In this miniature, Ivanov applied strong pressure after some slight inaccuracies by Bryan. Black's position collapsed quickly. The game is notable in the Encyclopedia for the presence of two diagrams. Most games have one.
Ivanov,Alexander (2645) -- Bryan,Jarod J (2218) [C00]
Windsor Bradley op 7th Windsor Locks (3), 20.07.2002
1.e4 c5 2.Nf3 e6 3.g3 Nf6 4.Qe2 d5 5.d3 Be7 6.Bg2 Nc6 7.0–0 0–0 8.e5 Nd7 9.c4
Black to move
Already, Black's position seems difficult. ChessBase database indicates that White scores over 70% in most lines.
Tadic and Arsovic offer as better 9...d4 10.h4 b6 11.Bf4, but even here the statistics favor White by a significant margin.
The relatively untested 9...b5 offers hope for Black if statistics have merit. 10.cxb5 Na5.
10.dxc4 Qc7 11.Bf4 a6 12.Rd1
Black to move
12...Rd8 13.Nc3 Nf8 is worth filing away for possible exploration later. The line appears untested, at least in the sort of games that work their way into the database.
As I played through this game in the North Spokane Library repeatedly, I kept looking at this knight. First, it seems a little tardy to enter the action, and thus easy to overlook. Second, once it enters the battle, Black seems busted.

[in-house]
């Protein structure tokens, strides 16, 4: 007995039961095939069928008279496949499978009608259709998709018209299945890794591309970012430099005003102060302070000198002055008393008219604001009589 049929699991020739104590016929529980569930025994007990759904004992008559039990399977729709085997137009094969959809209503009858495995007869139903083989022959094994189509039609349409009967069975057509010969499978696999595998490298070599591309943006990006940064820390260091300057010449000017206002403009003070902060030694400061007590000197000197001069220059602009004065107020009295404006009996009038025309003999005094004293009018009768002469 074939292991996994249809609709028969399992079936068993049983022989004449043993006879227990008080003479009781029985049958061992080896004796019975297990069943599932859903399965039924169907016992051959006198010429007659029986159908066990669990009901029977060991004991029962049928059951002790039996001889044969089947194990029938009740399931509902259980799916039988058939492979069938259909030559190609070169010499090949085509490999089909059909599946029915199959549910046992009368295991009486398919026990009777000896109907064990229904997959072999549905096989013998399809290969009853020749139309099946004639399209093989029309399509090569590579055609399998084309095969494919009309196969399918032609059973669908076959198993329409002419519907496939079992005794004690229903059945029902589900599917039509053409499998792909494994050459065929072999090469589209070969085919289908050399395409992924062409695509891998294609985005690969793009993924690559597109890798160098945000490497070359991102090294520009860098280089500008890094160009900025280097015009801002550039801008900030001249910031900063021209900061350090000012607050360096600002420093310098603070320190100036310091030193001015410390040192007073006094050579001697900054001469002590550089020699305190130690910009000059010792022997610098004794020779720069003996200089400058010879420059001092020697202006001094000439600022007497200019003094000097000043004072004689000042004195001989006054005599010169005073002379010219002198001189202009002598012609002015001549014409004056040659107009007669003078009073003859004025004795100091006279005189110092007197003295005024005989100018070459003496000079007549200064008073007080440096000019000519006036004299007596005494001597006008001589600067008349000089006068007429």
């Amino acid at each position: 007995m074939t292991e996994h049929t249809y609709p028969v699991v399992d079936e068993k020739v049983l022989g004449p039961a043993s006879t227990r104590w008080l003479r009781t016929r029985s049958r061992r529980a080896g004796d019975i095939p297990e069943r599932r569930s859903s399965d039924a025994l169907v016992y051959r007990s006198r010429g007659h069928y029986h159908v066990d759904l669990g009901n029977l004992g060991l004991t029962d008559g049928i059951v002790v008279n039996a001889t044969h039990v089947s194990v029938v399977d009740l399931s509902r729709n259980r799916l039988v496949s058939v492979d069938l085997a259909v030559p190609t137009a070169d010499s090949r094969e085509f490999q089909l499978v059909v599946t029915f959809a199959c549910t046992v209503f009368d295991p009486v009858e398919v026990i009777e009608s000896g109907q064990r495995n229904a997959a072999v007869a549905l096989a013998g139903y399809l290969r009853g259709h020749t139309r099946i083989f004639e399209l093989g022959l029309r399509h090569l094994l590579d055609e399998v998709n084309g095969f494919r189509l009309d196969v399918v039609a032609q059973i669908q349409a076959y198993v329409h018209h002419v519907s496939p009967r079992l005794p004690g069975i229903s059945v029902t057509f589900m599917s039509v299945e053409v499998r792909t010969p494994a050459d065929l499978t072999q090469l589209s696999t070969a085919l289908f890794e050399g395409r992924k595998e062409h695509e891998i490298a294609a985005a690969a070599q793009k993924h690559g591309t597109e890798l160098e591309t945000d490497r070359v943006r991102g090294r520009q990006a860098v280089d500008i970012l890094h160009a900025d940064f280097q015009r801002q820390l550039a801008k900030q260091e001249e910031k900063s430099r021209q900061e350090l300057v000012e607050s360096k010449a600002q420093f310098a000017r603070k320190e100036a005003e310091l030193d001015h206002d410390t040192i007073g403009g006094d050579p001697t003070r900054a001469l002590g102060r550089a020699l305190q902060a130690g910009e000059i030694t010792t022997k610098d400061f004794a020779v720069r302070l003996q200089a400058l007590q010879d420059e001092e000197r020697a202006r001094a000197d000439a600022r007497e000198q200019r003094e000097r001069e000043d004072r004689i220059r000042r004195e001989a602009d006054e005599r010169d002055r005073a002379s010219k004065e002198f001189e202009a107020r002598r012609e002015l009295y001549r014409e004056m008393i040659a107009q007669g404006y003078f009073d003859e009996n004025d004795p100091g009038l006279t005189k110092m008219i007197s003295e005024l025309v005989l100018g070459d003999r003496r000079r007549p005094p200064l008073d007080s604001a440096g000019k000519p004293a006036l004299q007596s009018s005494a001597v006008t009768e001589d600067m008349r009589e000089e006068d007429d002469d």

13...Rd8 14.Ne4 Nd4?
14...h6 is offered as an improvement in the Encyclopedia. Stockfish prefers 14...Bf8, which strikes me as sensible given the tactics centered on f6.
White to move
The Encyclopedia has this diagram.
16...gxf6 17.Rxd4 cxd4 18.Qg4+ Kf8 19.exf6+-.
17...Qd8 was the last chance to suffer longer.
The second diagram in the Encyclopedia appears here.
18.Qe5 Qxe5 (18...Qd7 19.Rxd7 Nxd7 20.Qxf4+-) 19.Rd8#.
*Alexander Ivanov should not be confused with Boris Ivanov, who was banned from competition by the Bulgarian Chess Federation due to suspicions of cheating. Alexander Ivanov lives in Boston, Massachusetts and shared the 1995 U.S. Championship. He was awarded the Grand Master title in 1991.